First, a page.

You bought your parents / grandparents / other relatives a new computer, set it up, and showed them all of its nifty new features. You’ve gone home, knowing that you’ve made them very happy. But, deep down, you know that this isn’t the end of the story.
It’s not going to be long before that dreaded call comes in asking for support. “I can’t find the draft of the email I started!” “Why can’t I make a Skype call?” “My speaker / mouse / keyboard isn’t working!” They’re going to want you to come over as soon as possible to fix the problem or to talk them through a fix, and both of those activities are probably going to take several hours out of your day.
But there is a solution. If both you and your troubled relative use the Chrome browser (or own a Chromebook), you can use the Chrome Remote app to easily gain temporary control of their computer to either fix the issue or show them what to do. It’s available for PCs, Macs, Linux systems, and Chromebooks; there are also separate apps for iOS and Android.
SHARING VIA ANOTHER COMPUTER
To take control of a client computer using another computer, you first need to download the Chrome Remote Desktop app from the Chrome Web Store. Once it’s installed, click on the app. A pop-up window gives you three choices:
- Share this computer for another user to see and control (accompanied by an easy-to-see green button labeled “Share”)
- See and control a shared computer (accompanied by a slightly less obvious button labeled “Access”
- Access your own computer from anywhere (accompanied by a button labeled “Get started”)
If you’re helping a less technically inclined friend or relative, it’s the first two (which appear under the subhead “Remote Assistance”) that you’ll need. Assuming you were smart enough to install Chrome Remote Desktop on their system before you gifted it to them, get on the phone and tell them to press the big green “Share” button. (If this is the initial time they are using it, they will first be directed to download the Chrome Remote Desktop Host Installer. However, that is a one-time process.)
When they click on the green “Share” button, they will get a 12-digit randomly generated numerical code. That’s your cue to click on the “Access” button. Have your friend or relative call or text you the code, and type it into the pop-up box. The other person will get a box that asks “Would you like to allow [email address] to see and control your computer?” They have the choice to Share or Cancel.
Assuming they’ve selected Share, you will now have control of their computer. The other person never loses control, but you can do anything they can from your computer, including showing them how to set up Skype or finding the email they accidentally deleted.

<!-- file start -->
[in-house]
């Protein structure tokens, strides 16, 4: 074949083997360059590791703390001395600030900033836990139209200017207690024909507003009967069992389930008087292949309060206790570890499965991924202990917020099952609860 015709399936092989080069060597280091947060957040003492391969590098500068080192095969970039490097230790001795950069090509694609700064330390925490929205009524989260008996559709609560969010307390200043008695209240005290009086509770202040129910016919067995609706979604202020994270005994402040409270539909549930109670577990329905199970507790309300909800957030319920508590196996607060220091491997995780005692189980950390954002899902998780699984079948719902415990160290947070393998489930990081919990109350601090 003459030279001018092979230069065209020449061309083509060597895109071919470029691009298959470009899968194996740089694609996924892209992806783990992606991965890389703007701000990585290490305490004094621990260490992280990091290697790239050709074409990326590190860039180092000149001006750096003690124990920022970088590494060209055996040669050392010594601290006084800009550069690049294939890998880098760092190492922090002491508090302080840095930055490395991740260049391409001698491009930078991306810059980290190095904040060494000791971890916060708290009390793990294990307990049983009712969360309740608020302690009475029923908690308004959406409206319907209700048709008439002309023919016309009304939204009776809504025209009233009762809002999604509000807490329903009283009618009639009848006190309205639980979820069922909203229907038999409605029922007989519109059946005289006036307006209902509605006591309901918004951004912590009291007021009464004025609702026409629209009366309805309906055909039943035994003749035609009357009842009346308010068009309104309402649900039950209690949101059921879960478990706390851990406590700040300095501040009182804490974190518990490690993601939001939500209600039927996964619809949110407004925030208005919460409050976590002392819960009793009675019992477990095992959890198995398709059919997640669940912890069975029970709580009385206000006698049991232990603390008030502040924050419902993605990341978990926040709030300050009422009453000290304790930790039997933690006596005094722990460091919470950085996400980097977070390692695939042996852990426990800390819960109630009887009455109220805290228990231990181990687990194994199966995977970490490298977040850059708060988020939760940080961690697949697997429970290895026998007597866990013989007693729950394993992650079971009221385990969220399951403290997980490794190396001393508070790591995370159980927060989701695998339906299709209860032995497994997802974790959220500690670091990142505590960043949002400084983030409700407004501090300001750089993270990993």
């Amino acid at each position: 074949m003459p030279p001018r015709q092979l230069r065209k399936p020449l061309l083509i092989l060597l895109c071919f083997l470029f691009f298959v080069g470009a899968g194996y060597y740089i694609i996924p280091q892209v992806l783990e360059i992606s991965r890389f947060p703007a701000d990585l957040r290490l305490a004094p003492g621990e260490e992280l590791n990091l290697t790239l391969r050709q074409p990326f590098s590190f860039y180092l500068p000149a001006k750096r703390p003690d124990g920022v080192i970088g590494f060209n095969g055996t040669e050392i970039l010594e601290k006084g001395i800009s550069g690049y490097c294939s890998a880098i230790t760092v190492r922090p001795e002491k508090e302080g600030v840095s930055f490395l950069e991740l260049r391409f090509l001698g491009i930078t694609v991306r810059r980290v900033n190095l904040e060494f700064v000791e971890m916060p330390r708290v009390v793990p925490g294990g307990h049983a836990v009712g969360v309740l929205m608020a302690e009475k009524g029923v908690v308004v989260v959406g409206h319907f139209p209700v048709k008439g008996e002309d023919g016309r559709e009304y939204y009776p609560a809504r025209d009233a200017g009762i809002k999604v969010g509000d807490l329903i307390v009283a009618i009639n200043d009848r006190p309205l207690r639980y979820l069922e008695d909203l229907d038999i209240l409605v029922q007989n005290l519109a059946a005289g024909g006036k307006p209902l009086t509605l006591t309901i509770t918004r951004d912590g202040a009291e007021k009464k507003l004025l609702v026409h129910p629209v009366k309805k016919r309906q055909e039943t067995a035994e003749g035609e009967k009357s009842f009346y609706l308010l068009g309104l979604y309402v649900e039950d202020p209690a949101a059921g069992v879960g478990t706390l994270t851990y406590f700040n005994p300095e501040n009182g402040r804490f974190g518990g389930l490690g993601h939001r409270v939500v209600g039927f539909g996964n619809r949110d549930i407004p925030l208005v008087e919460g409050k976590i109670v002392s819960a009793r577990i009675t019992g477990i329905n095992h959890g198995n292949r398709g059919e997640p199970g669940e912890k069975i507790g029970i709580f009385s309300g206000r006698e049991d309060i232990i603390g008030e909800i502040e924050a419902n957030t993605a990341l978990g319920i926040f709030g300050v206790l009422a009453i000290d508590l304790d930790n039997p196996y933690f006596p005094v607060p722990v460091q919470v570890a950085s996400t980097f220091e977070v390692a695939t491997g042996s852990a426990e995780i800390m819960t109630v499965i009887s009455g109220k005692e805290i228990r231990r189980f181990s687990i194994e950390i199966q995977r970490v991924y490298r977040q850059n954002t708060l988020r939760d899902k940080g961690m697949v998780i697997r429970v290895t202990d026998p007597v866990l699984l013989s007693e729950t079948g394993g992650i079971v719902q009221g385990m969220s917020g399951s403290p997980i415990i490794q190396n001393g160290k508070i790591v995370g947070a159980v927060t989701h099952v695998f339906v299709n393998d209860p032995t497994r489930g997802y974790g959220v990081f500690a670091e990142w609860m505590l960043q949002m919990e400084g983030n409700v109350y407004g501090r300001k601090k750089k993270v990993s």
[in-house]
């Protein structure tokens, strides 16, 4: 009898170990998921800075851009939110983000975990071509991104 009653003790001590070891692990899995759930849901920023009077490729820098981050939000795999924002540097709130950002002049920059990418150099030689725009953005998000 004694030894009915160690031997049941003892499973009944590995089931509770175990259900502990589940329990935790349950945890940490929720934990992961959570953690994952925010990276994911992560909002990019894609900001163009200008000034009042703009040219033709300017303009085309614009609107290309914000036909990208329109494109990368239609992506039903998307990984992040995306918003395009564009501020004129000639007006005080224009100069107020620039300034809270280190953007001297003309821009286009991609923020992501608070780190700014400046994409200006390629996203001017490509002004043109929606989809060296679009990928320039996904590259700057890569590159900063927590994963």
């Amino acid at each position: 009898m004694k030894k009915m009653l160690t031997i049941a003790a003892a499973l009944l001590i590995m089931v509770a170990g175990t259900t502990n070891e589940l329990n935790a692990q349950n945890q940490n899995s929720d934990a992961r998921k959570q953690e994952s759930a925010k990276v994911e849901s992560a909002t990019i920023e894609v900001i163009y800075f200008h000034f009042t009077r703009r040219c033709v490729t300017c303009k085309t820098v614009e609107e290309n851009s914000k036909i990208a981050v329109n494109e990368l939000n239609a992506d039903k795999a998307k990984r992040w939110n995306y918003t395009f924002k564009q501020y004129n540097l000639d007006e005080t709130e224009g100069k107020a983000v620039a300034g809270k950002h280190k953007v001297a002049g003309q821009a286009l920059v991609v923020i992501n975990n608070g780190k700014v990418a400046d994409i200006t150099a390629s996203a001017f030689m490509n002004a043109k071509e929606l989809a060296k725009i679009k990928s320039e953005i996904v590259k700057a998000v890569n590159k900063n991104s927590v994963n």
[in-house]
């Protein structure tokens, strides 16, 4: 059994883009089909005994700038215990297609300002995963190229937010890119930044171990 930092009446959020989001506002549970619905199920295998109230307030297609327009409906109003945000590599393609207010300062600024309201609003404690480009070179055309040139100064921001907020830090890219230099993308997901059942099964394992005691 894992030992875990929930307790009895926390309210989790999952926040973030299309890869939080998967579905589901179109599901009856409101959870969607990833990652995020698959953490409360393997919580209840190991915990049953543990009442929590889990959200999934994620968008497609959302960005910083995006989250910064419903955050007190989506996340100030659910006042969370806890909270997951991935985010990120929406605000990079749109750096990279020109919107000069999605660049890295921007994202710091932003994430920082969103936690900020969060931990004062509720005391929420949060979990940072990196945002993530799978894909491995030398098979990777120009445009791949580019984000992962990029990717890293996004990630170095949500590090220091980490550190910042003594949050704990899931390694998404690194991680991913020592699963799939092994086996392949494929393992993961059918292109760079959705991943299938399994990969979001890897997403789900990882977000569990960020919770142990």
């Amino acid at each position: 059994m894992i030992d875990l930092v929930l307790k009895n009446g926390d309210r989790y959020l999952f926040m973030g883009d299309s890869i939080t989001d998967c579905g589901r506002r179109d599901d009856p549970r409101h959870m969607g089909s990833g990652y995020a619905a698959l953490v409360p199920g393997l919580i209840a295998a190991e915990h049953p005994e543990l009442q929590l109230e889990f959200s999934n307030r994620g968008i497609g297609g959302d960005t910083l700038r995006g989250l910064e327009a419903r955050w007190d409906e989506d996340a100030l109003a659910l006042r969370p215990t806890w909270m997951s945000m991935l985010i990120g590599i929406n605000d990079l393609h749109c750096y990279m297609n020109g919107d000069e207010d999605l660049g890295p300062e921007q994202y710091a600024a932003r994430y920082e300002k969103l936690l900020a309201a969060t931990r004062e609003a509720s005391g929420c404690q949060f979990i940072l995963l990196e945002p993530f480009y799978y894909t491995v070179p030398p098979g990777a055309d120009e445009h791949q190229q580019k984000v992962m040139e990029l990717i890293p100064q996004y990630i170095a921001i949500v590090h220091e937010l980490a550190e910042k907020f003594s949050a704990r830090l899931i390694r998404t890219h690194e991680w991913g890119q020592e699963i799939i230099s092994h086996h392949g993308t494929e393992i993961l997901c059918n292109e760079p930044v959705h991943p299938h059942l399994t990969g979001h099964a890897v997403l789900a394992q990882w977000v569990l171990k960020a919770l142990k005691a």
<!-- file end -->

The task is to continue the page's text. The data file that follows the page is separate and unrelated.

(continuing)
As long as the screen is being shared, there will be a small box reminding both you and the other person of that fact. And after a few minutes, there will be a “timeout” warning on the client system, which will have to be clicked on or the connection will be lost. This is a safety feature, although it can become irritating if you’re in for a long session.
There is a way around that, but it will only work in some cases. Remember that “Access your own computer from anywhere link” on the first Remote Desktop window? Click on that “Get started” button. You’ll be asked to enable remote connections and to provide a PIN for security. Once that’s done, you can then use Remote Desktop from another computer by simply going to Remote Access, finding the system on the list of My Computers, clicking on it, and entering the PIN. Then, there will be no timeouts. However, there is one major caveat: you must be using the same Google account on both systems.
MAKING IT MOBILE
The mobile versions of Chrome Remote Desktop also work fairly smoothly once you’ve downloaded the appropriate app. However, keep in mind that you will not be able to see the entire client screen on your phone; you will have to scroll around the display, which may make things a bit difficult.
Admittedly, the interface for Remote Desktop could be better. Google may finally be getting that message — there is apparently a beta version in the works — but for now, the above directions are the best way to go.
Chrome Remote Desktop isn’t the only remote access software available. For example, Windows has its own Remote Desktop app, and Macs offer a Screen Sharing feature. There are also a number of other apps out there. However, Chrome Remote Desktop makes it simple for people to share screens cross-platform with very little effort.